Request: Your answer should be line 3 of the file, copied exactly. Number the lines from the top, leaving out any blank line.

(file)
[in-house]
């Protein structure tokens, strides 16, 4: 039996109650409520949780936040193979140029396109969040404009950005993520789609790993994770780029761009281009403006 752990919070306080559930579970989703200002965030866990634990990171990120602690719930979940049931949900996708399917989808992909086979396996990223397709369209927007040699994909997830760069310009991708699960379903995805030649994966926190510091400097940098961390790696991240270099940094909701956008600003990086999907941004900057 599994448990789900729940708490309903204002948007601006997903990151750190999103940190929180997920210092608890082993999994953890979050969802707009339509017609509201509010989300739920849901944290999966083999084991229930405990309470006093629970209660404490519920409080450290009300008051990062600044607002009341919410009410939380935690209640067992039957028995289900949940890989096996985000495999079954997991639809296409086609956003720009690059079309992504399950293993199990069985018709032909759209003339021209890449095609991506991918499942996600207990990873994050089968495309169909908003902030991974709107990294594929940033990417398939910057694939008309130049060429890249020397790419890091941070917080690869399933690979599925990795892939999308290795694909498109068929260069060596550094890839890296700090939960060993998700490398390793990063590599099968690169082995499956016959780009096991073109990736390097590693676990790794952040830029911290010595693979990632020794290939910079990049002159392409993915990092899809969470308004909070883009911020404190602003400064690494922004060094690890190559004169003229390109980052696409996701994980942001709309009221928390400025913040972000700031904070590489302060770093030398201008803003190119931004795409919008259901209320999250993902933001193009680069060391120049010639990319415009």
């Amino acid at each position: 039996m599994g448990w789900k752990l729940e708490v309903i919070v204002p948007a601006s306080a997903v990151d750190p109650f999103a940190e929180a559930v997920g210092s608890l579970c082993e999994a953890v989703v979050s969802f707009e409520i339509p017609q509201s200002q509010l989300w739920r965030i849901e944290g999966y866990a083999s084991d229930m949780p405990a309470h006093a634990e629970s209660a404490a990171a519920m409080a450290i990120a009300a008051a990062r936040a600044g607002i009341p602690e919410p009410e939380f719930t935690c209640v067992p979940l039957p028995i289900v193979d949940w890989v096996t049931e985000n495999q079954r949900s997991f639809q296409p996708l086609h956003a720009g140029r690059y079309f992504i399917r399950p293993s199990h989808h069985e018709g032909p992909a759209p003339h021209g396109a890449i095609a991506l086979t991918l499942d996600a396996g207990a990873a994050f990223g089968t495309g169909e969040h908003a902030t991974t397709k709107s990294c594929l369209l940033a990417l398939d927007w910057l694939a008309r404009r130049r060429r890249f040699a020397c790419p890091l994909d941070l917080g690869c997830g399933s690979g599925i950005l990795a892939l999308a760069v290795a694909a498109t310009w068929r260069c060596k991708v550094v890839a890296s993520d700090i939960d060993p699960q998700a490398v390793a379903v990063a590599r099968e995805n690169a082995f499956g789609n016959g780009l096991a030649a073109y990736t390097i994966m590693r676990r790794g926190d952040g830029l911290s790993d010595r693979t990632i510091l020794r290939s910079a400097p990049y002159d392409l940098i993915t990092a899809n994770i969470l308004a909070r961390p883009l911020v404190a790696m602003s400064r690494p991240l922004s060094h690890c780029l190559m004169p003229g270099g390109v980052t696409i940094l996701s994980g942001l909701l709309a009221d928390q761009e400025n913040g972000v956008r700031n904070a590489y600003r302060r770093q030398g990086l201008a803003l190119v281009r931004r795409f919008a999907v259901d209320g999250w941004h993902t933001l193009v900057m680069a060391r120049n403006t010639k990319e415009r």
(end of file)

């Amino acid at each position: 039996m599994g448990w789900k752990l729940e708490v309903i919070v204002p948007a601006s306080a997903v990151d750190p109650f999103a940190e929180a559930v997920g210092s608890l579970c082993e999994a953890v989703v979050s969802f707009e409520i339509p017609q509201s200002q509010l989300w739920r965030i849901e944290g999966y866990a083999s084991d229930m949780p405990a309470h006093a634990e629970s209660a404490a990171a519920m409080a450290i990120a009300a008051a990062r936040a600044g607002i009341p602690e919410p009410e939380f719930t935690c209640v067992p979940l039957p028995i289900v193979d949940w890989v096996t049931e985000n495999q079954r949900s997991f639809q296409p996708l086609h956003a720009g140029r690059y079309f992504i399917r399950p293993s199990h989808h069985e018709g032909p992909a759209p003339h021209g396109a890449i095609a991506l086979t991918l499942d996600a396996g207990a990873a994050f990223g089968t495309g169909e969040h908003a902030t991974t397709k709107s990294c594929l369209l940033a990417l398939d927007w910057l694939a008309r404009r130049r060429r890249f040699a020397c790419p890091l994909d941070l917080g690869c997830g399933s690979g599925i950005l990795a892939l999308a760069v290795a694909a498109t310009w068929r260069c060596k991708v550094v890839a890296s993520d700090i939960d060993p699960q998700a490398v390793a379903v990063a590599r099968e995805n690169a082995f499956g789609n016959g780009l096991a030649a073109y990736t390097i994966m590693r676990r790794g926190d952040g830029l911290s790993d010595r693979t990632i510091l020794r290939s910079a400097p990049y002159d392409l940098i993915t990092a899809n994770i969470l308004a909070r961390p883009l911020v404190a790696m602003s400064r690494p991240l922004s060094h690890c780029l190559m004169p003229g270099g390109v980052t696409i940094l996701s994980g942001l909701l709309a009221d928390q761009e400025n913040g972000v956008r700031n904070a590489y600003r302060r770093q030398g990086l201008a803003l190119v281009r931004r795409f919008a999907v259901d209320g999250w941004h993902t933001l193009v900057m680069a060391r120049n403006t010639k990319e415009r």